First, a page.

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  1. #1
    Member Brusilov's Avatar
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    Profitable to refurbish an old bike?

    This works somewhat in concert with my other thread. Given that I intend to buy a new bike soon, I still have a leftover serviceable mountain bike that I wouldn't mind selling to recoup my income. Here's the situation:

    One bike is a cheap (heavy) steel-frame Next mountain bike that I've been riding to and from school with for years now. The chain is rusty but still flexible, the left gripshift that controls the chainrings doesn't work (I probably just need to replace the cables, the gears otherwise work fine), and the resin pedals are in a state of disrepair. The tires are also a little cracked up, but still work fine; the tubes are new.

    There's another bike that's sitting in my apartment complex that's been locked up for years now that I'll probably buy from whoever owns it. The bike is in a horrible state; the chain, gears, and cables are all thoroughly rusted and it's without a seat. However, the frame is in an immaculately clean and perfect state, and is aluminum. The tires are in good shape too, as are the pedals and the grips. I figure the guy will probably let go of it for 20$.

    In both cases, is it worth it to replace some of the bike parts; cables, pedals, chains, and perhaps even the cassette, and then resell them? I will probably be painting the Next bike with an olive green automotive paint to give it a military surplus feel, and the most money would have to go into the second bike, but which can be had relatively cheap.

    In fact, for that matter, will the bikes even resemble their original state after I repair them? If nothing remains stock except the frames, wouldn't they essentially be custom bikes?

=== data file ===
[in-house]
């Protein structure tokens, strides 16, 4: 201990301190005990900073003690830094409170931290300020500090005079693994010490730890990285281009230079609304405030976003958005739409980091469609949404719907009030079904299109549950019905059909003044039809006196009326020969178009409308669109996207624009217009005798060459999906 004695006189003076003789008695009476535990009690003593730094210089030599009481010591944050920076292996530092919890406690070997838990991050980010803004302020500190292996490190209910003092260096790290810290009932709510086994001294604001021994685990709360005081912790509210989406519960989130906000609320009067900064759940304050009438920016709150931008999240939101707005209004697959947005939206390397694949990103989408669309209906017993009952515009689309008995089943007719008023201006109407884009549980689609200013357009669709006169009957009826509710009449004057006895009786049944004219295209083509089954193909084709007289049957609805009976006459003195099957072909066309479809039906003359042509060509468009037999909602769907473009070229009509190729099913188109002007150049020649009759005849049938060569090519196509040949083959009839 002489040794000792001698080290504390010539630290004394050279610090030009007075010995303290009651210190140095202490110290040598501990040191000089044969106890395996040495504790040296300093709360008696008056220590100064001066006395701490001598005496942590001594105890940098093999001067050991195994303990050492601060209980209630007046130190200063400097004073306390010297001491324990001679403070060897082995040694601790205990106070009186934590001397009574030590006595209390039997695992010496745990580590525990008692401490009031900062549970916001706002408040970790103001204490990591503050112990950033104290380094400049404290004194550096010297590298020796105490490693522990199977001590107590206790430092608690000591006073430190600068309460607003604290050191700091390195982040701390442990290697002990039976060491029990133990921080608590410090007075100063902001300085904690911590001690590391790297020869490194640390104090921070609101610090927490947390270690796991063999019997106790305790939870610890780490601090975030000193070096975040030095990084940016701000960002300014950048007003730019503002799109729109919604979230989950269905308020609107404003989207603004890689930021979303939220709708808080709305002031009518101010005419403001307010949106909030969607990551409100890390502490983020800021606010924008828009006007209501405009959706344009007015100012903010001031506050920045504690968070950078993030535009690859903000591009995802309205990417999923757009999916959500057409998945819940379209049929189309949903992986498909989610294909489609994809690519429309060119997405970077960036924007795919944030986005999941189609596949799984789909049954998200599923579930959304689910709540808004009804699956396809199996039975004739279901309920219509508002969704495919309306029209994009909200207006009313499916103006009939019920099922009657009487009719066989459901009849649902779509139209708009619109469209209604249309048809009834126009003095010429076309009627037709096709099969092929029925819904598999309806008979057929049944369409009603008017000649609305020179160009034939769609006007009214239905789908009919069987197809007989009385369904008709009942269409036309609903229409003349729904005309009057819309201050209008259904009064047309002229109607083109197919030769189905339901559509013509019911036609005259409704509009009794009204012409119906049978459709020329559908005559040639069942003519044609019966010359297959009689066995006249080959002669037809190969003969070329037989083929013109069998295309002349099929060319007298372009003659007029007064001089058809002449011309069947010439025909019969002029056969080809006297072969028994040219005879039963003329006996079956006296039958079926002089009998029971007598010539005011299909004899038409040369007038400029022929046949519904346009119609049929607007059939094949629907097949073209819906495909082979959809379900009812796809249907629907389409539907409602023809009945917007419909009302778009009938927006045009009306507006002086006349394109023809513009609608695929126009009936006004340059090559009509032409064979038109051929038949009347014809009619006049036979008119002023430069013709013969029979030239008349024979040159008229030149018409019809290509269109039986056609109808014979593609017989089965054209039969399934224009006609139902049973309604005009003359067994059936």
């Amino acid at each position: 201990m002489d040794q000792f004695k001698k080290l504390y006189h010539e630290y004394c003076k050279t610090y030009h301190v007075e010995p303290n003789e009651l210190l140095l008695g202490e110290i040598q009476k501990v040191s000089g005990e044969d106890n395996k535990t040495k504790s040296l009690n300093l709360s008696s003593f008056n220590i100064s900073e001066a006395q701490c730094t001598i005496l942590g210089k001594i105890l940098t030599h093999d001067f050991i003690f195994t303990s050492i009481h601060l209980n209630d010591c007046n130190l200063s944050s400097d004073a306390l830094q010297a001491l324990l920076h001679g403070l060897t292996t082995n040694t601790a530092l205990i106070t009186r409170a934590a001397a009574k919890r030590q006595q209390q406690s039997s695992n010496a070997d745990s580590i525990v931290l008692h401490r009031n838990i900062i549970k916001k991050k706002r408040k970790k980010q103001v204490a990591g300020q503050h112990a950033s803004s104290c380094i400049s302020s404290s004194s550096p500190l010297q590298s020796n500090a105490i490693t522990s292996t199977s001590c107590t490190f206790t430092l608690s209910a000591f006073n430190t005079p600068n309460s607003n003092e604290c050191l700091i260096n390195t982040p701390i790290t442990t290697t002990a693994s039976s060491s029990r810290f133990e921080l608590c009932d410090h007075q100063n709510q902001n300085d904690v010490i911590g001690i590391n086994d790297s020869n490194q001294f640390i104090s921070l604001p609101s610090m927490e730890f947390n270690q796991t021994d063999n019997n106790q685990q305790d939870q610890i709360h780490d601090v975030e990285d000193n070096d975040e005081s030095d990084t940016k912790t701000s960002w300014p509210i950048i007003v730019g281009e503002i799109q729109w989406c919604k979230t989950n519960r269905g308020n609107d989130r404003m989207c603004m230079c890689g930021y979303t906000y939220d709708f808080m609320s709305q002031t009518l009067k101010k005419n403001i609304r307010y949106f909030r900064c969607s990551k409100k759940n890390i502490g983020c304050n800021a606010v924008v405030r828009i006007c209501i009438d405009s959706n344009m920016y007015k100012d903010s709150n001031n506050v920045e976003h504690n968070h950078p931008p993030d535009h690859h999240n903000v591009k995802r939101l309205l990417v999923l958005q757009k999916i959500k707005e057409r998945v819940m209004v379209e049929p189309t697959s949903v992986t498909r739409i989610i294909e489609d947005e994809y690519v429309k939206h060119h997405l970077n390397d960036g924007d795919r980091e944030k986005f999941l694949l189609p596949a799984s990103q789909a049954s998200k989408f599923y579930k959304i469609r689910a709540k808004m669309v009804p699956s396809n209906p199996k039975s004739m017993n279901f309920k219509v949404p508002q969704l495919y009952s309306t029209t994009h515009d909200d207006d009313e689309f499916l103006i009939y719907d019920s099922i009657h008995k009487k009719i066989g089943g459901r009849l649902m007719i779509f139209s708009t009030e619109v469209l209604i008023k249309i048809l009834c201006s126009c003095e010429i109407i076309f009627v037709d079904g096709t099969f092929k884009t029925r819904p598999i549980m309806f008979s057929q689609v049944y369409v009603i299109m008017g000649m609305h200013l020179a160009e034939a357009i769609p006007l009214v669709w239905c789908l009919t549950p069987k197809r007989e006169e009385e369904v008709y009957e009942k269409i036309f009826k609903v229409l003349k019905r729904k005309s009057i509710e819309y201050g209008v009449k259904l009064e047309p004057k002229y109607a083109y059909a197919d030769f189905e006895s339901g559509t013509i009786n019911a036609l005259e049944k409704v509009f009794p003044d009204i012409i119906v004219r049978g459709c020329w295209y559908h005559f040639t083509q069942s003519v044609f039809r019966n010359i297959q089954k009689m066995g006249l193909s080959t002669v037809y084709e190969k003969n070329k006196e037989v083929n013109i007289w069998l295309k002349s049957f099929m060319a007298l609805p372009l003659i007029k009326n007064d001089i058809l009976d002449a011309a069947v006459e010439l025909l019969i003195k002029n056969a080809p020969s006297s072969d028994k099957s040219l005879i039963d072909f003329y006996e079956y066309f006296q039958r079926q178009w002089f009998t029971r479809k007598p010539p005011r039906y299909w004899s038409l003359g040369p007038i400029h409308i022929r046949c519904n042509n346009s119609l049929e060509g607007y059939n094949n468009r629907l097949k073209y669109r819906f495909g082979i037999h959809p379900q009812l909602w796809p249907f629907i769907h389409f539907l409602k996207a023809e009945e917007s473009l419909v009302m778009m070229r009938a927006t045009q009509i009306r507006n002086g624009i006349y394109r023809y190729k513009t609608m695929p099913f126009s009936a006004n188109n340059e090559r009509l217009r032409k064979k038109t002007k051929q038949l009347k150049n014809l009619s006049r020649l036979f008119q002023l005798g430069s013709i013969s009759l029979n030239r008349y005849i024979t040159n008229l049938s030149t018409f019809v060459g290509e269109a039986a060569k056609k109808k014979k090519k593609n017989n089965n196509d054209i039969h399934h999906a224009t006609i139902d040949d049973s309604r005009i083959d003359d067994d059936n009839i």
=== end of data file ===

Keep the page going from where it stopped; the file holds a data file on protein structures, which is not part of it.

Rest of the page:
2. #2
    Time for a change. stapfam's Avatar
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    Don't waste your money unless the bikes were something in the first place.

    I have just aquired a "Near" classic in a Dawes Galaxy. It will sit in the shed till I can afford the $300 to bring it up to a good ridable condition. Renovating old bikes is not cheap.
    How long was I in the army? Five foot seven.


    Spike Milligan

  3. #3
    Senior Member RunningPirate's Avatar
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    I'm sure you'll get a lot of responses from guys who "flip" (buy, fix up, then sell) bikes.

    Here's my thought (and I've learned this with cars and boats, but I'm sure it applies to bikes, as well): You'll never get out of it what you put in. Unless, like stapfam said, the bike was worth something to begin with.

    Now - all that said, I'm teaching myself to work on bikes and am finding it to be a labor of love. If that's the case, then go for it...just don't make any plans with your future profits
    There's nothing for you to see here...just move along, now...

  4. #4
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    I'm with Stapfam: Since your question was about profitability, I'd vote No unless the bike is something fairly special. From your description, it isn't, and around here, at least, thrift shops are full of cheap mountain bikes in decent, rideable condition for $20 to $40. I bought my wife a Specialized Hard Rock in perfect condition a year or so ago for 10 bucks, with a $40 Blackburn rack on it. You can't fix your old one for $20, and there's no reason anybody should pay more.
    If you're fond of the old bike, you could tune it up and keep it (I have a garage full of those...). But if your only question is money, just donate it somewhere.

  5. #5
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    It couldn't hurt to just look at your craigslist and see what similar style bikes are going for. Then look online or at a LBS for what parts you would replace. Punch some numbers and see if its worth the time, effort, and money.

    I wouldn't do it because the risk is too high as far as losing money. Just save the money and keep it for upgrading your new ride.

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